The data used in the study was gathered by a team of researchers working on the Chinese Emissions Accounts and Datasets program (CEADS). Over the past three years, experts from the UK, USA and China have worked with local researchers to build increasingly sophisticated datasets on Chinese emissions.

The data we have published is not necessarily accurate in absolute terms and requires further verification by the public and local authorities, but it provides a benchmark on which local governments can build and use in their decision-making as they plan low carbon pathways to include actions that are both practical and feasible.

—Prof Guan

China was used as the model for the research because it is one of the largest developing countries in the world, tackling some of the biggest pollution challenges. The model could also work successfully for other countries, however, and researchers are already considering how to assemble data for developing countries in Southeast Asia such as Vietnam, Thailand and Laos.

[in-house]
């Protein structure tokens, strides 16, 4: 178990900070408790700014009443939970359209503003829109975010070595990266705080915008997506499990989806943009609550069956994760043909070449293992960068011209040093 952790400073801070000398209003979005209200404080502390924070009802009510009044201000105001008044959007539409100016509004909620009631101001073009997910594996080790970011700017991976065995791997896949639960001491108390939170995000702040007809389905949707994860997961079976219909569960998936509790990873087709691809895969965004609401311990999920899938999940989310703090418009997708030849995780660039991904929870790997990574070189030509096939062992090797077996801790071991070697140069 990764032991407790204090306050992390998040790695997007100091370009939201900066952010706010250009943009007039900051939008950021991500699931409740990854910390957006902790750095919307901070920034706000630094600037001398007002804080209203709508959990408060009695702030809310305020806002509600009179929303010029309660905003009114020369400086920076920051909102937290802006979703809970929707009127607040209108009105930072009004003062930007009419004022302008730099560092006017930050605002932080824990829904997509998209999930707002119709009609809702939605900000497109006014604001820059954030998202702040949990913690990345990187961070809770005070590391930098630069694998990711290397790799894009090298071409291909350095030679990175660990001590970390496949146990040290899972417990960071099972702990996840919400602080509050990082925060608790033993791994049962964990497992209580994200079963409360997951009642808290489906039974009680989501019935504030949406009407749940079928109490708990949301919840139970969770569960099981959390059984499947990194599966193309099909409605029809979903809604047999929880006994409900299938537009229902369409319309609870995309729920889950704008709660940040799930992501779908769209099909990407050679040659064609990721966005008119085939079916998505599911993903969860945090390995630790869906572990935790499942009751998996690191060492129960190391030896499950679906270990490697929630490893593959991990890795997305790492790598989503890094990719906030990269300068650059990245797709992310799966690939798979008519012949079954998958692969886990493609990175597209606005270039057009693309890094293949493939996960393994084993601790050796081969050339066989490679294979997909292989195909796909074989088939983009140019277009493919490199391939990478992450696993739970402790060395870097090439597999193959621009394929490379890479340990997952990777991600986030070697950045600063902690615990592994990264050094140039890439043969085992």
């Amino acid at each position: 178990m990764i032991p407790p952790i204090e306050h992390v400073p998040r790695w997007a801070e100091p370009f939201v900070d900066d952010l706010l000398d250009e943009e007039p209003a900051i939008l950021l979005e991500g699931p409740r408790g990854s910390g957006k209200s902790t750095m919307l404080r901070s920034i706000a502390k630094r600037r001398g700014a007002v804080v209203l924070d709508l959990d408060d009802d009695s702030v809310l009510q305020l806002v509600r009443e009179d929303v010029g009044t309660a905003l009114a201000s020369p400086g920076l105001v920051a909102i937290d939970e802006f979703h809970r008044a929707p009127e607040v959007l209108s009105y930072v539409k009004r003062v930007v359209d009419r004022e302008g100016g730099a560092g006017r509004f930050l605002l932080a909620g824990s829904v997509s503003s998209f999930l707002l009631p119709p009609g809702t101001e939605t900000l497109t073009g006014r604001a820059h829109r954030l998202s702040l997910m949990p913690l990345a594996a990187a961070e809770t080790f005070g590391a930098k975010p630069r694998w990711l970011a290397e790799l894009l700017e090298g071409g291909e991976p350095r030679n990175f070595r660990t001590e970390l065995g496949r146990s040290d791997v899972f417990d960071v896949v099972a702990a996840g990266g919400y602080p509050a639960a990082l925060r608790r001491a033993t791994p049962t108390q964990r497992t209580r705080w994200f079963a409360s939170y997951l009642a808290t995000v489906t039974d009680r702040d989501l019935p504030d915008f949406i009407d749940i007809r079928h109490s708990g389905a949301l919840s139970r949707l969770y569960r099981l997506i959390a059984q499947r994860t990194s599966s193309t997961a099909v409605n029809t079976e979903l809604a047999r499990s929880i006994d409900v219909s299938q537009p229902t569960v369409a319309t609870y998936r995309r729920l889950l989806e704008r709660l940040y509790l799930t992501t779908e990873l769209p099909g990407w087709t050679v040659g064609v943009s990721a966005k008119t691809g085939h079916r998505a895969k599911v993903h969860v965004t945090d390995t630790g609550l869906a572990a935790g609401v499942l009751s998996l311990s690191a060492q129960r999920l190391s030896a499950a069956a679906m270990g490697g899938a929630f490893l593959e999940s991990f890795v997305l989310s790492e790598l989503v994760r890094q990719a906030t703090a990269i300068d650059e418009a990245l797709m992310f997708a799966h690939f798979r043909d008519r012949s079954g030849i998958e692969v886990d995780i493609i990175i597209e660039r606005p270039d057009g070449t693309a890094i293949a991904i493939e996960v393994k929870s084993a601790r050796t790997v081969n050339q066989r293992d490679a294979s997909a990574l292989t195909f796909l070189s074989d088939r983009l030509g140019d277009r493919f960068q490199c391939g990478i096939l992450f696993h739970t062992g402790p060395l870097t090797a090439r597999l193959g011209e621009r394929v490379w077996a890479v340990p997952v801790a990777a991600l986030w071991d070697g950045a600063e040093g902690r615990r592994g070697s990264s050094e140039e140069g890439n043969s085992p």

The research was funded by the UK Economic and Social Research Council (ESRC) and the Natural Environment Research Council (NERC).

Resources

  • Yuli Shan, Dabo Guan, Klaus Hubacek, Bo Zheng, Steven J. Davis, Lichao Jia, Jianghua Liu, Zhu Liu, Neil Fromer, Zhifu Mi, Jing Meng, Xiangzheng Deng, Yuan Li, Jintai Lin, Heike Schroeder, Helga Weisz, Hans Joachim Schellnhuber (2018) “City-level climate change mitigation in China” Science Advances Vol. 4, no. 6, eaaq0390 doi: 10.1126/sciadv.aaq0390

Comments

Engineer-Poet

The biggest emitter is usually the electric power industry.  Take it nuclear and you've generally knocked off something like 40% of emissions.

HarveyD

E-P is correct. However, much lower cost REs (with appropriate/enough storage) is a better economical solution, at least until such time as mass produced (much lower cost) smaller CPPs are built.

Alternatively, we could all reduce our e-energy consumption by -20% or more or enough for 2 small BEVs per family, but it may never happen until price per kWh goes up to $0.30 and more.

Engineer-Poet

There are no RE-based schemes which can get to 80+% CO2 reductions absent storage, and storage costs enough to swing the cost back in nuclear's favor.

Arnold

R.E. and storage costs are here to stay again we find the opportunities are mostly still evolving. Nuclear alone doesn't make any difference in that respect.
While I agree with the thrust of this report
On a country by country basis would question the contribution from forest removal and fires especially the avoidable components from development agriculture. Wildfires and hazard reduction are not so easily resolved.
I seem to remember that uncontrolled intentional fires related to palm plantations and clearing in Indonesia emitted as much 50 to 100% + of emissions reduction efforts that year.